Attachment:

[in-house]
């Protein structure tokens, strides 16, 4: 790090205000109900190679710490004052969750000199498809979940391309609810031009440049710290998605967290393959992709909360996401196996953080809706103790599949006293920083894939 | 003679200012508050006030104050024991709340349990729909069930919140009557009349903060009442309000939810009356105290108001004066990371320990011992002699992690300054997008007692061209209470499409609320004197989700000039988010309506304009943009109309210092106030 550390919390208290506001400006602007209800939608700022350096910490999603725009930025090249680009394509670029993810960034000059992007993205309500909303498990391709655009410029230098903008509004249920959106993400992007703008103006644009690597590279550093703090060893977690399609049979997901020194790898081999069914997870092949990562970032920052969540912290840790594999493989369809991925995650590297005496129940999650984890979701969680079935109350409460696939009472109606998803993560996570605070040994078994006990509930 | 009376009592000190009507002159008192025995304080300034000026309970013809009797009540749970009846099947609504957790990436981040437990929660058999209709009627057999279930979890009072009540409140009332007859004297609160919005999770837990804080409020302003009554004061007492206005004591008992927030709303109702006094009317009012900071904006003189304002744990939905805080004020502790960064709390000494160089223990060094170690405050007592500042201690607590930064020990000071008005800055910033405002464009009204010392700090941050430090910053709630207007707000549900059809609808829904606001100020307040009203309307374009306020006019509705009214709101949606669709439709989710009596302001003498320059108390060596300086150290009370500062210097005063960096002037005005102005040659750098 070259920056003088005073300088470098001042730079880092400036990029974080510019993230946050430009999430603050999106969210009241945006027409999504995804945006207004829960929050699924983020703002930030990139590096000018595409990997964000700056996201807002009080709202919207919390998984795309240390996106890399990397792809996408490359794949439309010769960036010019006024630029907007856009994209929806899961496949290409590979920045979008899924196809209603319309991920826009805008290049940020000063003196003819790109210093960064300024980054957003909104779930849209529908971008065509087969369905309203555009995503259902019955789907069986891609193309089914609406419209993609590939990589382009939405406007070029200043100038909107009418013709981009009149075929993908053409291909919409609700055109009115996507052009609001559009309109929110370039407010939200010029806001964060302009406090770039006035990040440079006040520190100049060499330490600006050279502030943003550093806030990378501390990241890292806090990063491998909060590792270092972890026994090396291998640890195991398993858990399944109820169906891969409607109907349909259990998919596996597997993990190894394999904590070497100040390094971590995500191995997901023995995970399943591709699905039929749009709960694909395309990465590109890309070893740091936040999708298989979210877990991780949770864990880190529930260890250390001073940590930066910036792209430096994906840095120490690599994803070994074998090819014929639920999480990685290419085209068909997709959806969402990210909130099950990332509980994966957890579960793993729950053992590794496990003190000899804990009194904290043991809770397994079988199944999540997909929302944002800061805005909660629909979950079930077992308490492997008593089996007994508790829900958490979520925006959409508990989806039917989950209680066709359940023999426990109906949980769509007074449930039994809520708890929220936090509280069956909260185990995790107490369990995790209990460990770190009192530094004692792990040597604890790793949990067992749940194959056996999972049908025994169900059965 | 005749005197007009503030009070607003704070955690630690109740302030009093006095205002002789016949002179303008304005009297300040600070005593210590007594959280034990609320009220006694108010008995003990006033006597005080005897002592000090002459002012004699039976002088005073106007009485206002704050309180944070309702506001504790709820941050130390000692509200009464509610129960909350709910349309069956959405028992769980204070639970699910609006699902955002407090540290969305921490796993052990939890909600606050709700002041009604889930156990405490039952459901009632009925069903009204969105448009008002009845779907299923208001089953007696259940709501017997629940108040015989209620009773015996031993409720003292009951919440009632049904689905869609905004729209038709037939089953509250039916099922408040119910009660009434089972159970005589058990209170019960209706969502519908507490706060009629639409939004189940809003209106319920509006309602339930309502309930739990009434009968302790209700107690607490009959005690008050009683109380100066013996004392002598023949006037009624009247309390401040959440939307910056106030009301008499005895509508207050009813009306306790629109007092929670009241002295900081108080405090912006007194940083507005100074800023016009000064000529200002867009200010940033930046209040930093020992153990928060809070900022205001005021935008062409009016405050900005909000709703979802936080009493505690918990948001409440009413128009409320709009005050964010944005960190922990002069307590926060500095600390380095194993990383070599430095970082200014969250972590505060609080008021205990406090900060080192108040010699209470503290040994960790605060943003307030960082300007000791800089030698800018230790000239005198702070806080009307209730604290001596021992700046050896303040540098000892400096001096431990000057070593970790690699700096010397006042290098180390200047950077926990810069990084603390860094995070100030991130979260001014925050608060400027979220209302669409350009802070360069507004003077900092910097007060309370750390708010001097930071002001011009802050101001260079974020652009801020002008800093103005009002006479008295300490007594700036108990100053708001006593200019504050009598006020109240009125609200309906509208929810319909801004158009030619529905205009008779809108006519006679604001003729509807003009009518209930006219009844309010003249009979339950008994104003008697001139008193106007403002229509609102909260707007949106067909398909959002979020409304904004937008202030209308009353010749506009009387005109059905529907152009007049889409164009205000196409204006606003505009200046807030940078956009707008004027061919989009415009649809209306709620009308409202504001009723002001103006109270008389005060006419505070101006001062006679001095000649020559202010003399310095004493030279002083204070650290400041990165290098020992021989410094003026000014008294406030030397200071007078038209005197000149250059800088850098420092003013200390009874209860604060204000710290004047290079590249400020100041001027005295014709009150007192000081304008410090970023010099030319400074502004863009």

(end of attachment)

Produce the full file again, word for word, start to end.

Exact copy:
[in-house]
């Protein structure tokens, strides 16, 4: 790090205000109900190679710490004052969750000199498809979940391309609810031009440049710290998605967290393959992709909360996401196996953080809706103790599949006293920083894939 | 003679200012508050006030104050024991709340349990729909069930919140009557009349903060009442309000939810009356105290108001004066990371320990011992002699992690300054997008007692061209209470499409609320004197989700000039988010309506304009943009109309210092106030 550390919390208290506001400006602007209800939608700022350096910490999603725009930025090249680009394509670029993810960034000059992007993205309500909303498990391709655009410029230098903008509004249920959106993400992007703008103006644009690597590279550093703090060893977690399609049979997901020194790898081999069914997870092949990562970032920052969540912290840790594999493989369809991925995650590297005496129940999650984890979701969680079935109350409460696939009472109606998803993560996570605070040994078994006990509930 | 009376009592000190009507002159008192025995304080300034000026309970013809009797009540749970009846099947609504957790990436981040437990929660058999209709009627057999279930979890009072009540409140009332007859004297609160919005999770837990804080409020302003009554004061007492206005004591008992927030709303109702006094009317009012900071904006003189304002744990939905805080004020502790960064709390000494160089223990060094170690405050007592500042201690607590930064020990000071008005800055910033405002464009009204010392700090941050430090910053709630207007707000549900059809609808829904606001100020307040009203309307374009306020006019509705009214709101949606669709439709989710009596302001003498320059108390060596300086150290009370500062210097005063960096002037005005102005040659750098 070259920056003088005073300088470098001042730079880092400036990029974080510019993230946050430009999430603050999106969210009241945006027409999504995804945006207004829960929050699924983020703002930030990139590096000018595409990997964000700056996201807002009080709202919207919390998984795309240390996106890399990397792809996408490359794949439309010769960036010019006024630029907007856009994209929806899961496949290409590979920045979008899924196809209603319309991920826009805008290049940020000063003196003819790109210093960064300024980054957003909104779930849209529908971008065509087969369905309203555009995503259902019955789907069986891609193309089914609406419209993609590939990589382009939405406007070029200043100038909107009418013709981009009149075929993908053409291909919409609700055109009115996507052009609001559009309109929110370039407010939200010029806001964060302009406090770039006035990040440079006040520190100049060499330490600006050279502030943003550093806030990378501390990241890292806090990063491998909060590792270092972890026994090396291998640890195991398993858990399944109820169906891969409607109907349909259990998919596996597997993990190894394999904590070497100040390094971590995500191995997901023995995970399943591709699905039929749009709960694909395309990465590109890309070893740091936040999708298989979210877990991780949770864990880190529930260890250390001073940590930066910036792209430096994906840095120490690599994803070994074998090819014929639920999480990685290419085209068909997709959806969402990210909130099950990332509980994966957890579960793993729950053992590794496990003190000899804990009194904290043991809770397994079988199944999540997909929302944002800061805005909660629909979950079930077992308490492997008593089996007994508790829900958490979520925006959409508990989806039917989950209680066709359940023999426990109906949980769509007074449930039994809520708890929220936090509280069956909260185990995790107490369990995790209990460990770190009192530094004692792990040597604890790793949990067992749940194959056996999972049908025994169900059965 | 005749005197007009503030009070607003704070955690630690109740302030009093006095205002002789016949002179303008304005009297300040600070005593210590007594959280034990609320009220006694108010008995003990006033006597005080005897002592000090002459002012004699039976002088005073106007009485206002704050309180944070309702506001504790709820941050130390000692509200009464509610129960909350709910349309069956959405028992769980204070639970699910609006699902955002407090540290969305921490796993052990939890909600606050709700002041009604889930156990405490039952459901009632009925069903009204969105448009008002009845779907299923208001089953007696259940709501017997629940108040015989209620009773015996031993409720003292009951919440009632049904689905869609905004729209038709037939089953509250039916099922408040119910009660009434089972159970005589058990209170019960209706969502519908507490706060009629639409939004189940809003209106319920509006309602339930309502309930739990009434009968302790209700107690607490009959005690008050009683109380100066013996004392002598023949006037009624009247309390401040959440939307910056106030009301008499005895509508207050009813009306306790629109007092929670009241002295900081108080405090912006007194940083507005100074800023016009000064000529200002867009200010940033930046209040930093020992153990928060809070900022205001005021935008062409009016405050900005909000709703979802936080009493505690918990948001409440009413128009409320709009005050964010944005960190922990002069307590926060500095600390380095194993990383070599430095970082200014969250972590505060609080008021205990406090900060080192108040010699209470503290040994960790605060943003307030960082300007000791800089030698800018230790000239005198702070806080009307209730604290001596021992700046050896303040540098000892400096001096431990000057070593970790690699700096010397006042290098180390200047950077926990810069990084603390860094995070100030991130979260001014925050608060400027979220209302669409350009802070360069507004003077900092910097007060309370750390708010001097930071002001011009802050101001260079974020652009801020002008800093103005009002006479008295300490007594700036108990100053708001006593200019504050009598006020109240009125609200309906509208929810319909801004158009030619529905205009008779809108006519006679604001003729509807003009009518209930006219009844309010003249009979339950008994104003008697001139008193106007403002229509609102909260707007949106067909398909959002979020409304904004937008202030209308009353010749506009009387005109059905529907152009007049889409164009205000196409204006606003505009200046807030940078956009707008004027061919989009415009649809209306709620009308409202504001009723002001103006109270008389005060006419505070101006001062006679001095000649020559202010003399310095004493030279002083204070650290400041990165290098020992021989410094003026000014008294406030030397200071007078038209005197000149250059800088850098420092003013200390009874209860604060204000710290004047290079590249400020100041001027005295014709009150007192000081304008410090970023010099030319400074502004863009």